“When kids are walking out of the room, don’t just match up numbers, but also remove the child’s name tag,” says Bealer. “If they have a name tag on, it says the church is still liable for their safety. We have trained all volunteers that if a child escapes from the area and has a name tag on and is without an adult, they need to bring child directly back to children’s area.”

 

Traffic flow

The check-out process can be chaotic. Having space for the transitional check-in/check-out time—including larger corridors for less congestion and easy traffic flow—goes a long way toward serving the needs of parents with young children, especially if they have multiple kids to pick up.

When Aspen worked with The Fields Church in Mattoon, Illinois, on renovating their church building, we focused on improving both the security and the traffic flow of their children’s area. By moving the children’s area from the back of the church to the front, they were able to better convey the importance the church places on serving families.

 

the-fields_childrens-entry

 

“We moved the church offices from the front door to the back,” says Derek DeGroot, director of integrated services for Aspen Group. “This freed up space to enlarge the children’s area, relieving the bottleneck that occurred in the cramped hallway during check-in/check-out on Sundays.”

Creating transparency

In the nursery, it's important to have viewing access of the changing table and to be able to observe the volunteers and children. Installing windows is a great way to improve visibility, especially if it’s one-way windows so parents can see into the children’s ministry area without their child catching a glimpse of them.

At The Fields, the nursery features an open floor plan. Spaces are sectioned off with half walls but every volunteer and child is visible throughout the whole space.

 

the-fields-church-nursery

 

Cameras are being installed in more churches, especially in children’s areas. “Cameras are great if you’ve got someone who will look at the video, but it’s not useful if no one’s checking it, plus you’ll be liable for everything that happens on camera,” says Bealer. “You could use the footage to prove something, but it doesn’t prevent anything. I’m not a fan of cameras unless you’re going to use them properly.”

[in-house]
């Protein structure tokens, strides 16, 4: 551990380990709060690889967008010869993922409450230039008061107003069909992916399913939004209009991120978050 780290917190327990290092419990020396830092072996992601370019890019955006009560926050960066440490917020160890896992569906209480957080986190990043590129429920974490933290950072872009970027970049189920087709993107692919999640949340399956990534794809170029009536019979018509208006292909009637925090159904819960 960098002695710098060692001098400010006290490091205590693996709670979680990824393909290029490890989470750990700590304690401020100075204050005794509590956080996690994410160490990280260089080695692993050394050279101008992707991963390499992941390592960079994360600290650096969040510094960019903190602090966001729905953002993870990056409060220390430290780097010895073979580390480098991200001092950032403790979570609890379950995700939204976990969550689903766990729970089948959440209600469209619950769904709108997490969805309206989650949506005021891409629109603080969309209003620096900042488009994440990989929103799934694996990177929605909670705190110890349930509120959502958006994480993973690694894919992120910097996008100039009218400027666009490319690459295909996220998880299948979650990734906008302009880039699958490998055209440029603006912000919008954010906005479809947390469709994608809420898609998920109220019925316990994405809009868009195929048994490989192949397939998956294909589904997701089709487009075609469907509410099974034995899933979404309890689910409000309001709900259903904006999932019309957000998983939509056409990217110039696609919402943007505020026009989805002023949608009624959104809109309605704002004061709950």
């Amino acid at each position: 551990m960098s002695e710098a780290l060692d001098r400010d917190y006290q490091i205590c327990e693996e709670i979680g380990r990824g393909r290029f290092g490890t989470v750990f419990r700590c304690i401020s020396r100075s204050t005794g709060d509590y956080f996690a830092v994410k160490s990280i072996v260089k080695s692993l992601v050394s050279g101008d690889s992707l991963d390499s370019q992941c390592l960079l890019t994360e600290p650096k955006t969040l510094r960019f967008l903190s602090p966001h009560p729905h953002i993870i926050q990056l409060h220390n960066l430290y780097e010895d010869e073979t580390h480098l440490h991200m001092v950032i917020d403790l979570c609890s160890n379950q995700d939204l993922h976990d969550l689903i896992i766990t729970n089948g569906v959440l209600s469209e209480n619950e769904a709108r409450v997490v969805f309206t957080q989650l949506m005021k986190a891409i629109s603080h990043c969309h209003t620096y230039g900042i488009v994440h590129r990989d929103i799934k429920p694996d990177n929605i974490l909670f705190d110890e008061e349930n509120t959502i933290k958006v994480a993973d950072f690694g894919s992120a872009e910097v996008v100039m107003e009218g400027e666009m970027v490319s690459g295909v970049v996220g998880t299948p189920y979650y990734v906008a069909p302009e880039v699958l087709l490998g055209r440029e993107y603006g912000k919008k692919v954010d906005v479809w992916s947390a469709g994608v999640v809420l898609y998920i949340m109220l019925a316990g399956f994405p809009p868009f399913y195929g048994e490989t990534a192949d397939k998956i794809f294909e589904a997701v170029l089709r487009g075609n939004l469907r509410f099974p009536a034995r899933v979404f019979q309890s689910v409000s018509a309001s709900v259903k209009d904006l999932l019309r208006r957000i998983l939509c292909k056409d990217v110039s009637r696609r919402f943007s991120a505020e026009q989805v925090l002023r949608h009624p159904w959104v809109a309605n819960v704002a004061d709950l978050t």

Restrooms for Kids

Restrooms are another potential danger zone for churches. “If a children’s classroom doesn’t have a bathroom within it, and you only have two adults in the room and one has to leave to help a child who needs to leave to use the bathroom, now you’ve created two points of liability,” says Bealer.

A better solution is to build restrooms into the children’s rooms, especially for preschoolers. Shared bathrooms between two classrooms can be a cost-efficient option.

 

community-plainfield-childrens-restroom

 

“For toddlers through school age kids, we try to design children’s ministry space with restrooms that are within this secured area,” says Aspen’s Architect, Rosie Mitchell. “That way kids don’t have to leave the large group area or classrooms to use the bathroom. Churches can’t always afford bathrooms in every classroom, but at the very least, we try to include restrooms inside the large room space so children don’t have to leave this secure area.”

Churches will also opt to locate restrooms in the secure hallways as a way to save money, according to Snider. “This works for elementary age kids, as long as there’s a hall monitor who can keep an eye on the bathrooms.”

Other security ideas

“We can solve many security issues by making changes to the facility,” says Snider. “But children’s ministry safety also involves having a good process, people, systems, and volunteers.” 

Here are some additional ways to create a safe, secure environment in your children’s ministry:

  • Always secure rooms. Before each service, completely vacate each room and perform a thorough safety check on the space.
  • Gather your volunteers and leaders before each service time to remind them of the “why” for serving kids. Share any necessary information, such as curriculum details or last-minute training. And take time to pray with and for your volunteers and the kids they’ll be caring for.
  • Always enforce the two non-related adult rule. According to this rule, always make sure that two non-related adults are supervising each group of children at all times.
  • Weed out potentially malicious volunteers by adhering to a thorough application process that includes doing a background check, and eliminate potential opportunities for abuse within the ministry by using the two-adult rule and other supervision procedures.

Some of these ideas are things you can change today, and others, such as adding restrooms within your classrooms, may need to wait until you’re ready to build a new church, or renovate the one you’re in. No matter what challenges your space presents, the children in your church deserve your very best efforts to create space that’s safe and secure.

 

About Marian V. Liautaud

Marian joined the Aspen team in 2014 as Director of Marketing. In this role, she puts her 20+ years as a writer and editor to work by sharing stories of ministry impact of churches Aspen has built. Marian oversees business development and all communications for Aspen Group.